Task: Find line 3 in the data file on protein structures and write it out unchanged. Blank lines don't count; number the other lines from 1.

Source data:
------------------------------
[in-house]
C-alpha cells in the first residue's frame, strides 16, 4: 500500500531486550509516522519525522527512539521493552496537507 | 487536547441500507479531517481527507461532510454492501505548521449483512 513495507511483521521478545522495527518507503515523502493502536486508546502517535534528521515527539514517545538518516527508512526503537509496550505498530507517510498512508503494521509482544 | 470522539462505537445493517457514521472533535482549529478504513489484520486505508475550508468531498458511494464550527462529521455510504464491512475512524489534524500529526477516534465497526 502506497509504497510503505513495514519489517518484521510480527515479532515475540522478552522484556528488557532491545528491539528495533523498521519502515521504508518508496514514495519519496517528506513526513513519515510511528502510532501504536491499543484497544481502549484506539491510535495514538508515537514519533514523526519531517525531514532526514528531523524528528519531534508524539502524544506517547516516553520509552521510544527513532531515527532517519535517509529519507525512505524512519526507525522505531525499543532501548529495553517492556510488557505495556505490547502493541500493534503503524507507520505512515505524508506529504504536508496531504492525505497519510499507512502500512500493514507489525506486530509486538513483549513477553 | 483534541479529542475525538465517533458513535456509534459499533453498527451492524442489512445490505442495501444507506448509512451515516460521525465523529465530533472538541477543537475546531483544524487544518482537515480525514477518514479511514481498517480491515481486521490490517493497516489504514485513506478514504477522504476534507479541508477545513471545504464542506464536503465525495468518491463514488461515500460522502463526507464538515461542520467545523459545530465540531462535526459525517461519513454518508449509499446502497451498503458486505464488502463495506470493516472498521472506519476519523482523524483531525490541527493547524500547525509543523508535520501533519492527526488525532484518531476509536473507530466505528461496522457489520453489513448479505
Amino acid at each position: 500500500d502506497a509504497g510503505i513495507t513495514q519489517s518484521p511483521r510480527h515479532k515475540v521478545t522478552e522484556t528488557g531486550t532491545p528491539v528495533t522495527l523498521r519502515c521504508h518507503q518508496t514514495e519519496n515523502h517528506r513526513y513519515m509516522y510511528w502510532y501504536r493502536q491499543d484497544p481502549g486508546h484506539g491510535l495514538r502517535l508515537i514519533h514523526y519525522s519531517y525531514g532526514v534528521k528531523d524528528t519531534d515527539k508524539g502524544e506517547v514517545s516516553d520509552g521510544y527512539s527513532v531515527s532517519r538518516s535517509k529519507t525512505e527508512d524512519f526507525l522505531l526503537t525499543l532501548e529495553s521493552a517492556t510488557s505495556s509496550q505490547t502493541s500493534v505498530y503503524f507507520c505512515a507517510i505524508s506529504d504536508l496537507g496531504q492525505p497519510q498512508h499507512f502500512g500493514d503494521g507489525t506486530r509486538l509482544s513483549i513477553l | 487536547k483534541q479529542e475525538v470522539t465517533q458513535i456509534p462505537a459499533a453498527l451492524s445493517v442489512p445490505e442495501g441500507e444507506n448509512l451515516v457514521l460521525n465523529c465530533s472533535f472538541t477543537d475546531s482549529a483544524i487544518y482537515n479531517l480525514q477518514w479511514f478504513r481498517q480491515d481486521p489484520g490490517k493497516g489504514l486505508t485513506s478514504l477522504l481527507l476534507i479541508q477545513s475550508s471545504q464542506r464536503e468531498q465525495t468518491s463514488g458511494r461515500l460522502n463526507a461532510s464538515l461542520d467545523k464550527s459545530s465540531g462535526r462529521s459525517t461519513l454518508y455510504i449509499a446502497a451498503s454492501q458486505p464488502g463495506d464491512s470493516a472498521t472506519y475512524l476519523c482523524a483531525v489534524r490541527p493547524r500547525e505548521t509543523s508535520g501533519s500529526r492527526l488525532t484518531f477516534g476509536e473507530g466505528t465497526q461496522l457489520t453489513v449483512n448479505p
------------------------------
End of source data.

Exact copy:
Amino acid at each position: 500500500d502506497a509504497g510503505i513495507t513495514q519489517s518484521p511483521r510480527h515479532k515475540v521478545t522478552e522484556t528488557g531486550t532491545p528491539v528495533t522495527l523498521r519502515c521504508h518507503q518508496t514514495e519519496n515523502h517528506r513526513y513519515m509516522y510511528w502510532y501504536r493502536q491499543d484497544p481502549g486508546h484506539g491510535l495514538r502517535l508515537i514519533h514523526y519525522s519531517y525531514g532526514v534528521k528531523d524528528t519531534d515527539k508524539g502524544e506517547v514517545s516516553d520509552g521510544y527512539s527513532v531515527s532517519r538518516s535517509k529519507t525512505e527508512d524512519f526507525l522505531l526503537t525499543l532501548e529495553s521493552a517492556t510488557s505495556s509496550q505490547t502493541s500493534v505498530y503503524f507507520c505512515a507517510i505524508s506529504d504536508l496537507g496531504q492525505p497519510q498512508h499507512f502500512g500493514d503494521g507489525t506486530r509486538l509482544s513483549i513477553l | 487536547k483534541q479529542e475525538v470522539t465517533q458513535i456509534p462505537a459499533a453498527l451492524s445493517v442489512p445490505e442495501g441500507e444507506n448509512l451515516v457514521l460521525n465523529c465530533s472533535f472538541t477543537d475546531s482549529a483544524i487544518y482537515n479531517l480525514q477518514w479511514f478504513r481498517q480491515d481486521p489484520g490490517k493497516g489504514l486505508t485513506s478514504l477522504l481527507l476534507i479541508q477545513s475550508s471545504q464542506r464536503e468531498q465525495t468518491s463514488g458511494r461515500l460522502n463526507a461532510s464538515l461542520d467545523k464550527s459545530s465540531g462535526r462529521s459525517t461519513l454518508y455510504i449509499a446502497a451498503s454492501q458486505p464488502g463495506d464491512s470493516a472498521t472506519y475512524l476519523c482523524a483531525v489534524r490541527p493547524r500547525e505548521t509543523s508535520g501533519s500529526r492527526l488525532t484518531f477516534g476509536e473507530g466505528t465497526q461496522l457489520t453489513v449483512n448479505p